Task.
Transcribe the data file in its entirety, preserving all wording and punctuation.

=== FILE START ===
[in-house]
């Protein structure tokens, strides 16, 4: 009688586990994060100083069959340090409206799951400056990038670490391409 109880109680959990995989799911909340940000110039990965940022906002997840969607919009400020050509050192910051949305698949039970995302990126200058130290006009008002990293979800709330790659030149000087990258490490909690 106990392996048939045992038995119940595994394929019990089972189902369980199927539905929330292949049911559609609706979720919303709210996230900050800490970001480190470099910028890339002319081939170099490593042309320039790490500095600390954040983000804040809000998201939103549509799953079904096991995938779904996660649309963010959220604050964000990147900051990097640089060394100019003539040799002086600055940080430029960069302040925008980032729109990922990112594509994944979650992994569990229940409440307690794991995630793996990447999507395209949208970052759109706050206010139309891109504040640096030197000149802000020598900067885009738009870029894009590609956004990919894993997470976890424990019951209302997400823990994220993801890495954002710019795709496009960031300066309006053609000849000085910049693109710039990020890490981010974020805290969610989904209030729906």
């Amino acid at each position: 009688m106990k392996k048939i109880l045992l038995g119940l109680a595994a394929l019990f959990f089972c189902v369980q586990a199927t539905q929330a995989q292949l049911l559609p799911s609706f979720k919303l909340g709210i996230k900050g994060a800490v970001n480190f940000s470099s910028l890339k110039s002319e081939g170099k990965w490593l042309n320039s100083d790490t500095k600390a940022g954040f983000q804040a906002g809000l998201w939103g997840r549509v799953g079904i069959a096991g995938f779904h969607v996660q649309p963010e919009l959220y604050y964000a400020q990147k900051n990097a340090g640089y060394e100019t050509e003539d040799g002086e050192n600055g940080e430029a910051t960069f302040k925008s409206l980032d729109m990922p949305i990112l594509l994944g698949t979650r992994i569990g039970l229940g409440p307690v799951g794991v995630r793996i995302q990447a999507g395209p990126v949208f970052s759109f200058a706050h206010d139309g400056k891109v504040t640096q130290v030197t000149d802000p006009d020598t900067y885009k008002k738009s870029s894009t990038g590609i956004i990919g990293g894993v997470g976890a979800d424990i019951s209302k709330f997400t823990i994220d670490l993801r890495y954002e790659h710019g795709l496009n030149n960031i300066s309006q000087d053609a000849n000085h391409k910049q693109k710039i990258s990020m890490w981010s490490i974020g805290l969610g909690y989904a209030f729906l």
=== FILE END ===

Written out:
[in-house]
């Protein structure tokens, strides 16, 4: 009688586990994060100083069959340090409206799951400056990038670490391409 109880109680959990995989799911909340940000110039990965940022906002997840969607919009400020050509050192910051949305698949039970995302990126200058130290006009008002990293979800709330790659030149000087990258490490909690 106990392996048939045992038995119940595994394929019990089972189902369980199927539905929330292949049911559609609706979720919303709210996230900050800490970001480190470099910028890339002319081939170099490593042309320039790490500095600390954040983000804040809000998201939103549509799953079904096991995938779904996660649309963010959220604050964000990147900051990097640089060394100019003539040799002086600055940080430029960069302040925008980032729109990922990112594509994944979650992994569990229940409440307690794991995630793996990447999507395209949208970052759109706050206010139309891109504040640096030197000149802000020598900067885009738009870029894009590609956004990919894993997470976890424990019951209302997400823990994220993801890495954002710019795709496009960031300066309006053609000849000085910049693109710039990020890490981010974020805290969610989904209030729906």
């Amino acid at each position: 009688m106990k392996k048939i109880l045992l038995g119940l109680a595994a394929l019990f959990f089972c189902v369980q586990a199927t539905q929330a995989q292949l049911l559609p799911s609706f979720k919303l909340g709210i996230k900050g994060a800490v970001n480190f940000s470099s910028l890339k110039s002319e081939g170099k990965w490593l042309n320039s100083d790490t500095k600390a940022g954040f983000q804040a906002g809000l998201w939103g997840r549509v799953g079904i069959a096991g995938f779904h969607v996660q649309p963010e919009l959220y604050y964000a400020q990147k900051n990097a340090g640089y060394e100019t050509e003539d040799g002086e050192n600055g940080e430029a910051t960069f302040k925008s409206l980032d729109m990922p949305i990112l594509l994944g698949t979650r992994i569990g039970l229940g409440p307690v799951g794991v995630r793996i995302q990447a999507g395209p990126v949208f970052s759109f200058a706050h206010d139309g400056k891109v504040t640096q130290v030197t000149d802000p006009d020598t900067y885009k008002k738009s870029s894009t990038g590609i956004i990919g990293g894993v997470g976890a979800d424990i019951s209302k709330f997400t823990i994220d670490l993801r890495y954002e790659h710019g795709l496009n030149n960031i300066s309006q000087d053609a000849n000085h391409k910049q693109k710039i990258s990020m890490w981010s490490i974020g805290l969610g909690y989904a209030f729906l």